Nations That Hate Vaping

The Nations That Hate Vaping – The World’s Most Restrictive E-Cigarette Legislation

Once again a hat tip to Helen for another outstanding guest post.  Opinions are still hers of course :)

Lots of us love to vape, but there are plenty of places in the world where vaping is seriously frowned upon. While the majority of nations are keeping their powder dry (so to speak) until more is known about the potential health effects of e-cigarettes, others have decided to err on the side of ignorance, and clamp down on them. In no particular order, here are the world’s most vape-hating nations…

Singapore – BANNED


Singapore is notorious for rigorously policing the health of its citizens – so it’s perhaps no surprise that they’ve taken the draconian route where e-cigs are concerned. Citing health issues alongside worries that vaping could become so fashionable that non-smokers will be inducted into the nicotine contingent, Singapore issued a two-stage ban on the sale of e-cigs last December. Singapore takes it ‘very seriously’when someone contravenes this law, but e-cigs are still being illicitly bought online by the Singapore vaping community. Many Singaporeans, however, have given up vaping entirely. Not only do they not wish to fall afoul of the law, but they also don’t want their health insurance records to be besmirched by the stain of smoking.

Brazil – BANNED

Brazil Flag

Brazil’s rhetoric surrounding their vaping ban is rather more ameliatory than that of Singapore, but the end result is the same. Brazil believes that there is not yet enough evidence to support the assertion that e-cigs are not bad for public health. They have accordingly banned sales of e-cigs in the nation, as they do not want the phenomenon to become entrenched. Brazil is worried that, years from now, it will emerge that e-cigs are profoundly unhealthy (just like smoking), and future governments will have a harder time regulating an entrenched industry than they will simply maintaining a current ban on vaping. Weirdly, the smoking of conventional cigarettes is relatively common in Brazil.

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Hong Kong – BANNED (If containing nicotine)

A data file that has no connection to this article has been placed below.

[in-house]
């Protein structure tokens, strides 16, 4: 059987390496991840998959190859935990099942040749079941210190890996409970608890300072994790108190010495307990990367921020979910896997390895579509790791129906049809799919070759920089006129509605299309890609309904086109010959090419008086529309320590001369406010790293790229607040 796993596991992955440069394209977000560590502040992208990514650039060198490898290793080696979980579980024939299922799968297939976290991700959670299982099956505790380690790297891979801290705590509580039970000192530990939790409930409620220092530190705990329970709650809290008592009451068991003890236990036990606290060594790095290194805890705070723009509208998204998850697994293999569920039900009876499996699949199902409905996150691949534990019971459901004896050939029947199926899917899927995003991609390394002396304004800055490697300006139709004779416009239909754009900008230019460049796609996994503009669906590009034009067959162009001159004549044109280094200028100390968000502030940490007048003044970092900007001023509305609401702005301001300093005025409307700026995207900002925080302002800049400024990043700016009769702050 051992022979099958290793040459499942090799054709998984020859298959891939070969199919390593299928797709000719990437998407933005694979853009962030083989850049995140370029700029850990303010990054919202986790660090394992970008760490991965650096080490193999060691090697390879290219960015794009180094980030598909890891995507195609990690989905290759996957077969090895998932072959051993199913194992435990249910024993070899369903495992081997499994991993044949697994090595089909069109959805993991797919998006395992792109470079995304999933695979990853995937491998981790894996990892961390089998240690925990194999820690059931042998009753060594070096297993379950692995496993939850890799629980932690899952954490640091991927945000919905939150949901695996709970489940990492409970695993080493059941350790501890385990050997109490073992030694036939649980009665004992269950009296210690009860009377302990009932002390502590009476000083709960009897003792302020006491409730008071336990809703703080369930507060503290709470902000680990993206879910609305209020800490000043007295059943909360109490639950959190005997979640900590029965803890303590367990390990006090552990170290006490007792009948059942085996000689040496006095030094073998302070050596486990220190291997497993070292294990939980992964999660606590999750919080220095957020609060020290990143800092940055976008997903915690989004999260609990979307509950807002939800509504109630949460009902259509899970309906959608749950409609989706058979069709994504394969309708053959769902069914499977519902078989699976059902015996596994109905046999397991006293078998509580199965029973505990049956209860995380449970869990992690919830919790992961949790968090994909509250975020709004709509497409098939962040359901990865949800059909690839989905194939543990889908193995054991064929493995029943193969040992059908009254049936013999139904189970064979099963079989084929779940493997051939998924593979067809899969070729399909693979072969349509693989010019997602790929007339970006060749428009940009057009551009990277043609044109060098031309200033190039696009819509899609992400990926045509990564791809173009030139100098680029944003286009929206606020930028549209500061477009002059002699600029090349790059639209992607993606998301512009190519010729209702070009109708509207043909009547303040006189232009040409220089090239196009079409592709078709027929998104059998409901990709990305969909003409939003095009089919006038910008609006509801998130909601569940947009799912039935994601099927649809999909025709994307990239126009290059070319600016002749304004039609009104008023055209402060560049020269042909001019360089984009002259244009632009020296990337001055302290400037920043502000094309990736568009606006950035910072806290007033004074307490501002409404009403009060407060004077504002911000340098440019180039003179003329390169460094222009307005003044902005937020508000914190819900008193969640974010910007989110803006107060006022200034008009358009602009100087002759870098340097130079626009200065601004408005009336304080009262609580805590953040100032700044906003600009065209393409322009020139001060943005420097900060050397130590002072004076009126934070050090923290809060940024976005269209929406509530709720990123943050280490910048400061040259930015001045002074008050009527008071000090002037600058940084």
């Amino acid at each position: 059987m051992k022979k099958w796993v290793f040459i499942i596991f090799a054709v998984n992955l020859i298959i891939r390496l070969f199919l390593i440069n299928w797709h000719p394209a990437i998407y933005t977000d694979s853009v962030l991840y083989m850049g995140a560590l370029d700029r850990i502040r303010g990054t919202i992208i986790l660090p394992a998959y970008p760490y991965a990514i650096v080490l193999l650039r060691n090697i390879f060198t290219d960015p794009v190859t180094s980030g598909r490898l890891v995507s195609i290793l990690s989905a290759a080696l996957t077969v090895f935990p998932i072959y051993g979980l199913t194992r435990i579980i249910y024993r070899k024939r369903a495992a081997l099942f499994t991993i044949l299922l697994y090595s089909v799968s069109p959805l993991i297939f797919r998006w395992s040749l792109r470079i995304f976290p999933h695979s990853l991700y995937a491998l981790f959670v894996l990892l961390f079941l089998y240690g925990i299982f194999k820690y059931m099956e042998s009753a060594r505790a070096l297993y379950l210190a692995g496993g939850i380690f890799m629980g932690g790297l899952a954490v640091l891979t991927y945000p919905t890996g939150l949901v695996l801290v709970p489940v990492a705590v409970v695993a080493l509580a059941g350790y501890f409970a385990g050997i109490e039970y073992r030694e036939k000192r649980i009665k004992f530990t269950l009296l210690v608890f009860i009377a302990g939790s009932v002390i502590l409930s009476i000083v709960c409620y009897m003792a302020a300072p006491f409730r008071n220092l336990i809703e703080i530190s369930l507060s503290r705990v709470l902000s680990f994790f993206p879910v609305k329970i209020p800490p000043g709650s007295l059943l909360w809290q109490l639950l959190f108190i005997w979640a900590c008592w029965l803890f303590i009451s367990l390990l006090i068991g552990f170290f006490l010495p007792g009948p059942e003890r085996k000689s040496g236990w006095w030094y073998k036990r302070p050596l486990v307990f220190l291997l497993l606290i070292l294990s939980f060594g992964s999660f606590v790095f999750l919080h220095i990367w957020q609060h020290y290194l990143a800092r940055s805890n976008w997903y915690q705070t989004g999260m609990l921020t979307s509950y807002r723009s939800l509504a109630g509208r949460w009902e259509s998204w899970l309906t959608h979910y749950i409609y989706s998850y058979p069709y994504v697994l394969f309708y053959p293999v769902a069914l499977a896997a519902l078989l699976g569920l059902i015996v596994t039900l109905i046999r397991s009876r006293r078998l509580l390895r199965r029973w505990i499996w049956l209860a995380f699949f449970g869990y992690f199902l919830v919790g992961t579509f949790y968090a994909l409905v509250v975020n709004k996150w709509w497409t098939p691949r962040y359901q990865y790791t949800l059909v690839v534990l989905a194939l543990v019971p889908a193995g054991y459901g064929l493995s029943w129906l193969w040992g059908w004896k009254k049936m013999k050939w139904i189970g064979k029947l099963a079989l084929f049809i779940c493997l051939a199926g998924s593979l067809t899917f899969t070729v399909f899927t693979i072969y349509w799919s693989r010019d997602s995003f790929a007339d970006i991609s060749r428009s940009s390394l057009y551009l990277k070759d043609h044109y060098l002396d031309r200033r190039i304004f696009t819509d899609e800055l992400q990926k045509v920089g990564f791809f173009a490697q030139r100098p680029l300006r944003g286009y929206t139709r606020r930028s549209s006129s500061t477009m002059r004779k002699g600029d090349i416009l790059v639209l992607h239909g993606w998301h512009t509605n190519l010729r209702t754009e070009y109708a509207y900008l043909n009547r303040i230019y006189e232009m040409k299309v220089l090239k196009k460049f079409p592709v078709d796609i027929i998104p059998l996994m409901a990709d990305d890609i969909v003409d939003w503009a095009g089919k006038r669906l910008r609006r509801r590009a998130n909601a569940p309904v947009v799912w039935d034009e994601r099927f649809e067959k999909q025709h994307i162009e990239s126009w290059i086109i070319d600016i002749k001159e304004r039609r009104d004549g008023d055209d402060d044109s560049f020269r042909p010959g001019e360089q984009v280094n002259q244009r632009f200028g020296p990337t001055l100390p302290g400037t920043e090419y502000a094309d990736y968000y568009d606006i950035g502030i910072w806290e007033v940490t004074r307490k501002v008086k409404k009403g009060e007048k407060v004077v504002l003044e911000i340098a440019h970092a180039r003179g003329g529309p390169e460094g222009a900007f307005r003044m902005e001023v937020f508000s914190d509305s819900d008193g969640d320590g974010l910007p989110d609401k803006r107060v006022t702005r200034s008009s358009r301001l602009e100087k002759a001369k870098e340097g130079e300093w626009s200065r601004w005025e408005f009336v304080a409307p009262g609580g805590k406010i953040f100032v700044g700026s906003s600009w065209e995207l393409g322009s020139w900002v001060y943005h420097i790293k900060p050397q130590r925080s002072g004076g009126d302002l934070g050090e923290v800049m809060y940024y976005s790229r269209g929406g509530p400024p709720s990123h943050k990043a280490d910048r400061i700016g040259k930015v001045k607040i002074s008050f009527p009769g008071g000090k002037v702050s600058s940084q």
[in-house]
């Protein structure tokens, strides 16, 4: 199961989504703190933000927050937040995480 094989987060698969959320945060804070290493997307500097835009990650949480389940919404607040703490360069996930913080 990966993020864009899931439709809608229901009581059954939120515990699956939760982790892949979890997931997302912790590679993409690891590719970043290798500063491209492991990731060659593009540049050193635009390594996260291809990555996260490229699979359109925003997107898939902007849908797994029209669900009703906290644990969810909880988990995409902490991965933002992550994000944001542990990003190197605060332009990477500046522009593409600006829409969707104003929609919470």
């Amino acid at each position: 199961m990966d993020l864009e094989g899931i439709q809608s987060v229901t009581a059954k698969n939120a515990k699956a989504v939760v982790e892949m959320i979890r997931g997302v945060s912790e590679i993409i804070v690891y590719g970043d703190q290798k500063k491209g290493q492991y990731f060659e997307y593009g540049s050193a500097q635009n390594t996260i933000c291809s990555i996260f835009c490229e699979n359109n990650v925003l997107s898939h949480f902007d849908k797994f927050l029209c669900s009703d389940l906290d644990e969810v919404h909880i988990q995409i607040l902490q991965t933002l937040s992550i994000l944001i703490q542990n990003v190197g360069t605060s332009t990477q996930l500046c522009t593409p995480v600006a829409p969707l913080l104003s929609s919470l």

hong kong flag

In Hong Kong, nicotine is classed as a poison, and anyone selling or using it can be subjected to heavy fines or even imprisoned for up to two years. However, e-cigs which do not contain nicotine are perfectly legal. This has created certain policing issues, as it’s hard to tell at a glance whether someone’s e-cig contains nicotine or not. While the sale of nicotine vapours is banned, it’s likely that plenty of Hong Kongers are obtaining them illicitly.



In Canada, the sale of liquids containing nicotine is technically banned. In theory, this should render the sale, purchase, and use of nicotine vapours illegal. However, this is rarely if ever policed, and plenty of Canadians indulge in nicotine vaping without anyone batting an eyelid. Other than this legal technicality, the use of e-cigs in Canada is reasonably unregulated – although this is likely to change as the profile of vaping (and global concerns about it) rises.


finland flag

Finland takes the issue of marketing very seriously. It has recently opened up its anti-tobacco marketing regulations to include e-cigs. While vaping itself is not illegal, you won’t see e-cigs advertised anywhere in Finland, or even on show in shops. Nicotine cartridges are also prohibited, as nicotine is considered a drug to be obtained via prescription only.



In Denmark, one can obtain non-nicotine vapes easily. However, if you are looking for a nicotine fix, your cartridges can only come from a doctor. Denmark is also, like many countries, reviewing the health evidence concerning e-cigs, and may tighten regulations is adverse information is received.

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Estonia flag

Estonia is an interesting case for vapers to follow. Estonia’s medical authorities initially issued a blanket ban on e-cigs, but this was overturned in court in 2013. Estonia grudgingly approved e-cigs, but insisted that nicotine cartridges remain a matter for the medical authorities, and insisted that such things could only be prescribed by doctors. They then imposed stringent regulations concerning sizes and strengths of cartridges. However, this all relaxed swiftly, and Estonia now takes a much more liberal view of vaping. Nonetheless, an advertising ban is still in place, and it would not take long to reverse the relaxation of vaping laws if Estonia decides to follow the lead of the vape-haters again.



As of very recently, the FDA has put restrictions on vaping in place – to general outcry from independent vape shops and those who want to quit smoking. Under new FDA rules, anyone who manufactures or sells vapors must register as a tobacco company – with all of the health, safety, registration and taxation regs that this entails. The FDA insists that it’s doing this to get a better handle on the vaping phenomenon in general, but small vaping businesses point out that all of the red tape involved is costly, time consuming, and beyond their reach.

Helen Dawson works as a writer – prior to this she was in the healthcare sector where she worked with families and individuals, helping them to achieve better diet and fitness. She’s now a stay at home mom and has two daughters. She fits her work around her family and feels she’s now finally got the balance right!